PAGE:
An iris is a perennial flowering plant that grows from a bulb. There are about 300 species of iris plants, all with slight variations in the appearance and color of the flower. Iris flowers attract pollinating insects, like bees, because of their long outer petals. Irises are usually planted in flower gardens, but they can also be grown in pots.
Decide whether you would like to plant iris flowers or bulbs. Bulbs require more care but tend to be less expensive than purchasing already-developed iris plants from your local nursery. If you like the look of already-matured plants in your garden, you might prefer to splurge on a plant that will fill up your garden immediately.
Plant bulbs in the fall, when there are no signs of frost on the ground. Plant or transplant full-grown iris plants after they have finished flowering in the fall or the early winter, before any signs of frost.
Plant iris bulbs or plants in an area that gets plenty of sun. Irises like a full-sun environment and will thrive in an area that receives sun for most of the day. Irises will grow in part shade, but might not flower as often.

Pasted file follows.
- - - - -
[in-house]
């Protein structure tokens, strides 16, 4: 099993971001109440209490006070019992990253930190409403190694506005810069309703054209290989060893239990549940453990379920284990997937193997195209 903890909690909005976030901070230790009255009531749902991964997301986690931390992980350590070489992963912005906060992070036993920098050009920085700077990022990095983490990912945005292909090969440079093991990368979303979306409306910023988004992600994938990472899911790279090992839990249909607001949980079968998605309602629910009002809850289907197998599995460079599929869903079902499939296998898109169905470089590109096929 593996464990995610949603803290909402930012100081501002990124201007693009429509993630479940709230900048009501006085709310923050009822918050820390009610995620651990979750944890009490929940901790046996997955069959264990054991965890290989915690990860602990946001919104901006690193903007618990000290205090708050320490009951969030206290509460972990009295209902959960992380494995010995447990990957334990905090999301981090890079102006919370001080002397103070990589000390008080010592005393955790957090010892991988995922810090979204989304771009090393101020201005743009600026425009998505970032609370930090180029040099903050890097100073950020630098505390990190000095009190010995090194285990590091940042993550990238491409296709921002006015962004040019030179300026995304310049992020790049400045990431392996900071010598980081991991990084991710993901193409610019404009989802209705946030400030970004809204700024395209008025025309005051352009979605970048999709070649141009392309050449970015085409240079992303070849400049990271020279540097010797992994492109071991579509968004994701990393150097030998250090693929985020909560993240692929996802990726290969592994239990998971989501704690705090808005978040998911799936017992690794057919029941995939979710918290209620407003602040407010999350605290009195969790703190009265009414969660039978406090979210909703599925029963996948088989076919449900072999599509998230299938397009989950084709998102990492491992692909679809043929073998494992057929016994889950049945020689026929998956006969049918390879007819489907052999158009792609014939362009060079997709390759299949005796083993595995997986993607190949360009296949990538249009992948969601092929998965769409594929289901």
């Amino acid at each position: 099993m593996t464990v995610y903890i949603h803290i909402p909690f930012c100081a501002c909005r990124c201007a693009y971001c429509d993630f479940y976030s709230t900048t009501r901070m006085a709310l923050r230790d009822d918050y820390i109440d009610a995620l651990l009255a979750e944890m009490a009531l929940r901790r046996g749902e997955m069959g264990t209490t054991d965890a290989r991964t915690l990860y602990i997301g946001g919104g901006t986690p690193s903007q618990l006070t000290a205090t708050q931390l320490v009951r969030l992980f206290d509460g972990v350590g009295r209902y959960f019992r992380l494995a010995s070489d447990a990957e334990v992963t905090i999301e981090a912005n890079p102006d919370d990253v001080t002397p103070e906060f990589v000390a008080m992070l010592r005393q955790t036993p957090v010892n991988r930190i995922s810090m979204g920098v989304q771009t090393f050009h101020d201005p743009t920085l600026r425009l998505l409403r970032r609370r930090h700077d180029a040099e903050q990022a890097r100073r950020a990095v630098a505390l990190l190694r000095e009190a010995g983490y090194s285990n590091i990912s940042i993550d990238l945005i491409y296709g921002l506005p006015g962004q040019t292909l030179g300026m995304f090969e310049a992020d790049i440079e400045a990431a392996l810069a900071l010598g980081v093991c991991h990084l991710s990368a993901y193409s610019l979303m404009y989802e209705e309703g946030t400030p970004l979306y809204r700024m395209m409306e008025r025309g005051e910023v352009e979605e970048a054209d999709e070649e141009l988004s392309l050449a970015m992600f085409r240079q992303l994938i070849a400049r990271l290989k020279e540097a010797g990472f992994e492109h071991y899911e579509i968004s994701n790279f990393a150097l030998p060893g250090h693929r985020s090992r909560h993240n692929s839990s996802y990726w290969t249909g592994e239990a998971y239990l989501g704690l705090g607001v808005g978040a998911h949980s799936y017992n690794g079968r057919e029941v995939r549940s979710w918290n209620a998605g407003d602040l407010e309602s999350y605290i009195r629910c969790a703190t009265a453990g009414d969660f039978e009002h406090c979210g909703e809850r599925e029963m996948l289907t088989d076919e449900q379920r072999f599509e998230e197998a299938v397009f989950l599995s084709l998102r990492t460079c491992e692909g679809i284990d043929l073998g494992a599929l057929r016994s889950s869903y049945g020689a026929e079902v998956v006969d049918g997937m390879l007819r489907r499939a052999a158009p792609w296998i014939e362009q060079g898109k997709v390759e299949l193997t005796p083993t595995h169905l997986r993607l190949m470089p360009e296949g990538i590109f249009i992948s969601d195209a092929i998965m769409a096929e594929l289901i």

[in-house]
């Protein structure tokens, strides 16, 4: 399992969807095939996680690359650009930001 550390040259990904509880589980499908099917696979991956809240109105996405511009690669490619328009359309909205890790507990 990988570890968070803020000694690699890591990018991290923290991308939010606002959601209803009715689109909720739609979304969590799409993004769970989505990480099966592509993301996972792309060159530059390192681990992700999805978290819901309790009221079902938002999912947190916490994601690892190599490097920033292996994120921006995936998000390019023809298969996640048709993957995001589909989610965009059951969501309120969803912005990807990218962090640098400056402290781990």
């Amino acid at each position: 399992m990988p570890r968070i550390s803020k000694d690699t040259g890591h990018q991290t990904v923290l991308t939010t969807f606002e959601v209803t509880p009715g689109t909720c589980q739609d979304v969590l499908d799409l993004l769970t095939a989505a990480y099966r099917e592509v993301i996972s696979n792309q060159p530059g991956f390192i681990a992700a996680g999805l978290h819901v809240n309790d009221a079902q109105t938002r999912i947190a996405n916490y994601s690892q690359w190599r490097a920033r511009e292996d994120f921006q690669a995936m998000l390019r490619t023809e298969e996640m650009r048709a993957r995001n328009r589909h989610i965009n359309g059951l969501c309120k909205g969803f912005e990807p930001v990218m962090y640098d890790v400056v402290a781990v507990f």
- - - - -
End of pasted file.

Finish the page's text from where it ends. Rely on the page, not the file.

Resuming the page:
Dig a small patch around the area in which you will plant your iris plants or bulbs, and mix a third peat moss into two-thirds soil. Plant each iris plant so the rhizome, or root stalk, is not crowded but sticking up just slightly out of the soil. Each iris plant should have about 1 foot of space between other plants in the garden. If you are planting bulbs, place them 4 inches into the dirt at the most, with the top of the bulb protruding. Do not plant bulbs too deep or the iris will not come up. Pack the dirt carefully around the plant or bulb to prevent root rot.
Transplant iris plants when the weather is cool, but not freezing. The best times to transplant iris plants from one part of the yard to another is during the fall or spring, when there is no sign of frost on the ground. Plant transplanted irises in an area that receives full sun, if possible.